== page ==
Review: Avengers: The Children’s Crusade #6 By Allan Heinberg And Jim Cheung

Avengers: The Children’s Crusade #6

Written by Allan Heinberg

Art by Jim Cheung, Mark Morales, and Justin Ponsor

 

Jeez, I had forgotten this mini was even coming out before I saw it, and then I was surprised it was already to issue six. So I had completely forgot that the last issue left off with a whole mess of happenings, not the least of which was Wanda restoring her own powers after coming face to face with the recently dead version of Jack of Hearts she used as the opening salvo of Avengers Disassembled, and not the most of it is that Scott “Ant-Man” Lang is alive again. There are a lot of cameos, and the issue falls into the range of fan service for those of us who have read Disassembled, House of M, Endangered Species, New Avengers, X-Factor, and even Alias. Yes, this issue is bulky with references to stories that it expects the reader to be aware of, and to be honest, this entire mini has done that in a relatively excessive manner. It doesn’t bother me, I mean, I’ve read all of this stuff that Heinberg brings up, but it puts over the point that this is being written for the long time readers.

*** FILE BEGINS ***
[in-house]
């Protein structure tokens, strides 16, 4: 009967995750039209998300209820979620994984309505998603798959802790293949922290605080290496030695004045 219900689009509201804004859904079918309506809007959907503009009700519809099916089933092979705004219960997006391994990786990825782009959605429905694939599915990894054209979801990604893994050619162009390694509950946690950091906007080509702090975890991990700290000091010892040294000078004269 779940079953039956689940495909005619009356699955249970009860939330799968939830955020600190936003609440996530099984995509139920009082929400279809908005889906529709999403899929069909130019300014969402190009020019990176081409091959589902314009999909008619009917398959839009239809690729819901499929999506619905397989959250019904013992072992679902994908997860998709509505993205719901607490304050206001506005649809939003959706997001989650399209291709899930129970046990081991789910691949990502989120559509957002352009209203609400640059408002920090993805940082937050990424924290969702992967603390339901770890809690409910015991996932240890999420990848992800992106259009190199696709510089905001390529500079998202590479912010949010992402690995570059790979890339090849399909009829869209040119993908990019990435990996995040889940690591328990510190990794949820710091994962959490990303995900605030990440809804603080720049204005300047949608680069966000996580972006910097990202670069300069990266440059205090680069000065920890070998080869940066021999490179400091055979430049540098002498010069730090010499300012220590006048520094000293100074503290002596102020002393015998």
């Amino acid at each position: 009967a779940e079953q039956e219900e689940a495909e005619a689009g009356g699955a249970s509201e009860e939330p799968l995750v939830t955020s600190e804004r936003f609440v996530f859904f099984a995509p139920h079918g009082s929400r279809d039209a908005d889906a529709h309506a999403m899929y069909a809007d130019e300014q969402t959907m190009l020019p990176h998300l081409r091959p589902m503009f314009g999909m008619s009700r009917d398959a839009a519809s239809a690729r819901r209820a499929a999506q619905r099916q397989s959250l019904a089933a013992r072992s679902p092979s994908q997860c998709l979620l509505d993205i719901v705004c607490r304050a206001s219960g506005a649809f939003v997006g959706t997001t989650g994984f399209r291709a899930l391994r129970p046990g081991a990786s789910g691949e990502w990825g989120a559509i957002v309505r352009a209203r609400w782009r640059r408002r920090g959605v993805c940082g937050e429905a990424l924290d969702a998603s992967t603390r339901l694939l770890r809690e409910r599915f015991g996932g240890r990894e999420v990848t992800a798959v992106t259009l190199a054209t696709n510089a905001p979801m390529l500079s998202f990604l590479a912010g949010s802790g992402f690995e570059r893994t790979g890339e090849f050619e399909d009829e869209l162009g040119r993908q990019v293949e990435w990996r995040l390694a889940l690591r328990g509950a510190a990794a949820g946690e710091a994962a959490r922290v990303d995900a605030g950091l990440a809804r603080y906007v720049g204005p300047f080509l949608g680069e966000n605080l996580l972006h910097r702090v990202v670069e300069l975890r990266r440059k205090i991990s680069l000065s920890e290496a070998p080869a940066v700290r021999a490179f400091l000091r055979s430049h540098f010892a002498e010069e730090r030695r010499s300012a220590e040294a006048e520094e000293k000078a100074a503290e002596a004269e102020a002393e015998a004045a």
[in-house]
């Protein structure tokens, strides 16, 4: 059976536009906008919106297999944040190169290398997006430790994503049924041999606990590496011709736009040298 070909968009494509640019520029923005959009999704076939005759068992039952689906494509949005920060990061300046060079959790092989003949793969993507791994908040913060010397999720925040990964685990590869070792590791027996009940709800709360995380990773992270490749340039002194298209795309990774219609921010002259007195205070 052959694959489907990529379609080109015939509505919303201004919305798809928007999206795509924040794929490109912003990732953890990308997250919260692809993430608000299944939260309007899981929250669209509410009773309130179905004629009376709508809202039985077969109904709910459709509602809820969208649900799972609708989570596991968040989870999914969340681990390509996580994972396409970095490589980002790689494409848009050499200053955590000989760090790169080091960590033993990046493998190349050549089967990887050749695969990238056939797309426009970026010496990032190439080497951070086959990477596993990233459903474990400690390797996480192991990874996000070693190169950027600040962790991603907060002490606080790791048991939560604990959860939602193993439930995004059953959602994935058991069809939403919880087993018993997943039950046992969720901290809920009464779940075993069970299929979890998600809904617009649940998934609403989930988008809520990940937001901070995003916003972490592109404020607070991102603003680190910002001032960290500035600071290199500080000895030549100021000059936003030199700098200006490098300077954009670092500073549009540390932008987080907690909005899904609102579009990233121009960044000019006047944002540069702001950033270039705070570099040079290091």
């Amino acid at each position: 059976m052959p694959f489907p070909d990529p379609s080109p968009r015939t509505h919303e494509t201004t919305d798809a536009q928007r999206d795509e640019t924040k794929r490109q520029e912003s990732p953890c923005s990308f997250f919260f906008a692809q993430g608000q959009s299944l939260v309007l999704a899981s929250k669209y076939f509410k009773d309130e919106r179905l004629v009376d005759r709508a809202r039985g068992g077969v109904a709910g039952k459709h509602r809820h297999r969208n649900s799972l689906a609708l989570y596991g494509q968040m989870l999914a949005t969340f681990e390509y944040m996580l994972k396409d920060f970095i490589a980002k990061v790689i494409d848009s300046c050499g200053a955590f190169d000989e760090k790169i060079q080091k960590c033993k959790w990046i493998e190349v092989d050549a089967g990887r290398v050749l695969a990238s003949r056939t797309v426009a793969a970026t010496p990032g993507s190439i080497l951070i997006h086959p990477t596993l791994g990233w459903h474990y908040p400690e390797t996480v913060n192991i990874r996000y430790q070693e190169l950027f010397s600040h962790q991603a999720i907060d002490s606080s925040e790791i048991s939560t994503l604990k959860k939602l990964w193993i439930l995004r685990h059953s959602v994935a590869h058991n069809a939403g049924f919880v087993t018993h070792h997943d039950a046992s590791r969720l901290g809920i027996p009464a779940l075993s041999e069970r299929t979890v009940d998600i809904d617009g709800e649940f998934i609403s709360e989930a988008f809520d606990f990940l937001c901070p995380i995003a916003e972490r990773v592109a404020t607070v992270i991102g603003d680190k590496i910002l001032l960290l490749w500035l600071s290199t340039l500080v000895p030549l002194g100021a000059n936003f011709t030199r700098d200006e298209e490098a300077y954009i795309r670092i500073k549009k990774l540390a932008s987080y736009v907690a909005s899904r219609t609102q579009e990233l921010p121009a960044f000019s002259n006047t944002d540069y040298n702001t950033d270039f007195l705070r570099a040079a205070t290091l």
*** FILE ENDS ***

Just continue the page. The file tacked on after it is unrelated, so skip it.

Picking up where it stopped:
This issue makes the first time we’ve seen Wanda of full mind and body since before Avengers Disassembled, so long as you consider that she was still batshit nuts in Excalibur and House of M, and she was sane before Bendis took her under his wing. Heinberg wisely has her immediately fall into the guilt of her actions, because they were relatively heroic by super hero going bad standards and Wanda was always a pretty nice character, but he thankfully doesn’t spend the entire issue focusing on it. After all, he needs pages for Hawkeye to show up and mention how he had sex with Wanda back in New Avengers just after Civil War. Let’s talk about the cameos; Hawkeye, Jessica Jones, and Beast are all around for the majority of the issue which leads to some good character pairings, and a great scene with Hawkeye and Hawkeye (Kate Bishop) that makes two characters with the exact same name fighting side by side feel like the most natural thing in the world. There’s also some great stuff with Scott Lang early on in the issue, which stands out to me as I was a Scott Lang fan for years who wasn’t happy to see him get killed off…and then became a bigger fan of Eric O’Grady, but Scott’s seeing Jessica Jones (who was Scott’s ex before she married Luke…and whom he broke up with because Luke got her pregnant), and finding out his daughter has powers? Great stuff. Then, to top it off, Wanda finally getting talked down answers the frequently assumed answered question of “Is she really Wiccan and Speed’s mom”, and the payoff is nice for what it is.